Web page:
“Then we had a discussion about board training and that was something they were interested in.  We explained that we have a couple of vacancies coming up and we have new board members who have been with us about a year or less and we need board training on the type of issues this board faces…excessive force, Fourth Amendment, Roberts Rules and Effective Meeting Management all of which is even more important because our board is changing.  Very shortly, half the board will be new.  We need the resources to retain the experts to come in and offer that kind of training.”

“They were very complimentary about the work the board has done and they needed additional information from us that provides greater detail about the money we need.  So we are working on getting that to them pretty soon.  Prior to meeting with them, we did send them a copy of the Biennial Report.  The reason you all don’t have a copy yet is because this is not the final product.  We put together just one together today for the budget meeting and we are going to have them professionally bound. You all have seen a good draft and I am happy to past this one around, until we have the final product.”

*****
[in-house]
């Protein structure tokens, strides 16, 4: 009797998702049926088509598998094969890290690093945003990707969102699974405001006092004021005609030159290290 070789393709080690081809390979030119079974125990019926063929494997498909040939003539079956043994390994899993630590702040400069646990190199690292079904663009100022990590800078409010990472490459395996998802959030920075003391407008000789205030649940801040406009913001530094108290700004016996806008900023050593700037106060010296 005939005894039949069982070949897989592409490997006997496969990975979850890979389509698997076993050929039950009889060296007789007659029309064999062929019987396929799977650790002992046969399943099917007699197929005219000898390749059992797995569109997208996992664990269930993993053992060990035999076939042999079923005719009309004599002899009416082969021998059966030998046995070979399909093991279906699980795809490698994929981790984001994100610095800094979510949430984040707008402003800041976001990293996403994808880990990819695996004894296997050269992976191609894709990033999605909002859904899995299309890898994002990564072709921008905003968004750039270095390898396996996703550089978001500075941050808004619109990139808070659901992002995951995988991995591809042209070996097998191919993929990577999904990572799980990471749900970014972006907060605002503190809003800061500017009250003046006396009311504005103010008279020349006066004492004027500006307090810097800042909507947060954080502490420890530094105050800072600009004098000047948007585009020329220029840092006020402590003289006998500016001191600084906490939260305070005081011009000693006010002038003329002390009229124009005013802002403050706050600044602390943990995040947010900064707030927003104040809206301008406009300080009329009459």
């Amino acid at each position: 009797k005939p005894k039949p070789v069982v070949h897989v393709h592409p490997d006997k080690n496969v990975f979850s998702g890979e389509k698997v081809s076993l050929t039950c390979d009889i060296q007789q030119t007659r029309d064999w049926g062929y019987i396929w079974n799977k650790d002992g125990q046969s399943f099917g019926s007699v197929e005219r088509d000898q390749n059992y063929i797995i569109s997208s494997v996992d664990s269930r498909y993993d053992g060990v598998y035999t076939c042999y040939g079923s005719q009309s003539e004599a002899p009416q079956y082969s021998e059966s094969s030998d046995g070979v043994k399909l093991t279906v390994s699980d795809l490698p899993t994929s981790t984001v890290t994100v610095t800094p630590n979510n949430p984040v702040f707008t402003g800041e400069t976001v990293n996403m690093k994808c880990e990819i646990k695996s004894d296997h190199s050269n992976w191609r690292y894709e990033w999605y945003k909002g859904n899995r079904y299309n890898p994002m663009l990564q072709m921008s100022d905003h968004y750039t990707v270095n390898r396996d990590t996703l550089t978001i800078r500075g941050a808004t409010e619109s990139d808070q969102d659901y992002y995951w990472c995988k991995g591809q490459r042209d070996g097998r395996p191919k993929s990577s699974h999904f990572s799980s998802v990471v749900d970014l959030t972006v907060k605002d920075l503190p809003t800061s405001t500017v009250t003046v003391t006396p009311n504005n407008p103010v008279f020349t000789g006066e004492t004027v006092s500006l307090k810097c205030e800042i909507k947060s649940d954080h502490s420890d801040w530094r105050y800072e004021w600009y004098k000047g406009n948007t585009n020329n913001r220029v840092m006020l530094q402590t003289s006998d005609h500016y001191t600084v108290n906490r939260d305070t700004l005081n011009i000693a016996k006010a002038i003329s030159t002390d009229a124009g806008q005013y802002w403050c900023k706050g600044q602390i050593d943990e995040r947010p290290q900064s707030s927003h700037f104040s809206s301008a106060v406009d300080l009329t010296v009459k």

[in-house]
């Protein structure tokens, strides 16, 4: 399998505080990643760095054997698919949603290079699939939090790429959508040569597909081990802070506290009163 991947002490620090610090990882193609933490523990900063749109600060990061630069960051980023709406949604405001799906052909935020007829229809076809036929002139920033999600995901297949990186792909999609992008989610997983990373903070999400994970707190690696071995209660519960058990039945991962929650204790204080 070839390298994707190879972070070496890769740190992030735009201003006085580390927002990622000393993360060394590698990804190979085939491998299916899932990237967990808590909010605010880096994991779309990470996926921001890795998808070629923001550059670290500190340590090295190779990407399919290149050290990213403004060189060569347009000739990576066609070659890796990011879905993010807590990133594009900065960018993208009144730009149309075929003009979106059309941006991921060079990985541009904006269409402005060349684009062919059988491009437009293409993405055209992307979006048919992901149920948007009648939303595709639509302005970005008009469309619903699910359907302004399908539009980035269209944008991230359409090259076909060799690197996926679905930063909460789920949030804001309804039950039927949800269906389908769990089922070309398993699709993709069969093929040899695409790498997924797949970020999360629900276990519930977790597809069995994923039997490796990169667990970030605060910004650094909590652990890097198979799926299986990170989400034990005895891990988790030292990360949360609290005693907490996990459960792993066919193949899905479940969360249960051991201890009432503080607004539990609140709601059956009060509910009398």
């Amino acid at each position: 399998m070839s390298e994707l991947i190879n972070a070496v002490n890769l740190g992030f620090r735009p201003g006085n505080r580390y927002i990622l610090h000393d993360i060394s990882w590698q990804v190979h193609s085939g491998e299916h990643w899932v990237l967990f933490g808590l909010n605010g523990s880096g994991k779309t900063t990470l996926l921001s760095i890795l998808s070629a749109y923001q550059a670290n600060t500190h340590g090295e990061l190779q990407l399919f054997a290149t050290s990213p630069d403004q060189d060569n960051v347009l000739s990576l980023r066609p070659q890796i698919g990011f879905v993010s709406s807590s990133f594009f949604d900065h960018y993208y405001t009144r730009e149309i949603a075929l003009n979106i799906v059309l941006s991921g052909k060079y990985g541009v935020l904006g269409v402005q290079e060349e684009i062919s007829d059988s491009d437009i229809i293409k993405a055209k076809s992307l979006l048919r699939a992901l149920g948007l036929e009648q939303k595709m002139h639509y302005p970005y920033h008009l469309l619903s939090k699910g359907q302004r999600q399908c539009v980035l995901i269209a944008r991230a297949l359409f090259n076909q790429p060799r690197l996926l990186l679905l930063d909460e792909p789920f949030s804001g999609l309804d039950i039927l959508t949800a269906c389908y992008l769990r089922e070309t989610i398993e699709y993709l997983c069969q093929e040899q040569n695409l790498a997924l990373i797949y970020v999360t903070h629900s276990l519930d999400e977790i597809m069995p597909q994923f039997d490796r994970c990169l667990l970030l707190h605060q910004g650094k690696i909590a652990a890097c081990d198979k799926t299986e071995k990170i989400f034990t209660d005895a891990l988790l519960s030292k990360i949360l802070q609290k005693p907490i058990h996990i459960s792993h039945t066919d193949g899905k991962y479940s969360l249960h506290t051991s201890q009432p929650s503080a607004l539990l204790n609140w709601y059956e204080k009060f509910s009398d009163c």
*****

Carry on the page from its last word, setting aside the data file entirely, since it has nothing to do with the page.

“That is pretty much it.  It was a good opportunity to let them know where we’ve been and where we are going.”  Shields strongly encouraged members to reach out to the Council members regarding why the funding is needed.  “I encourage you to do this sooner than later because Council will be voting on the budget June 18th.”

Shields concluded announcing that Investigator Marc Addington had resigned effective, April 24.  She indicated that Robertson is now the sole investigator.  She also said, “We have not done anything to post his position.  I think that is something the next Executive Director is probably better suited to do…unless the board feels otherwise and wants us to go ahead and post it now, but you all have a lot on your plate already, but if you have any questions about that, see me and I’ll be happy to try to address them.”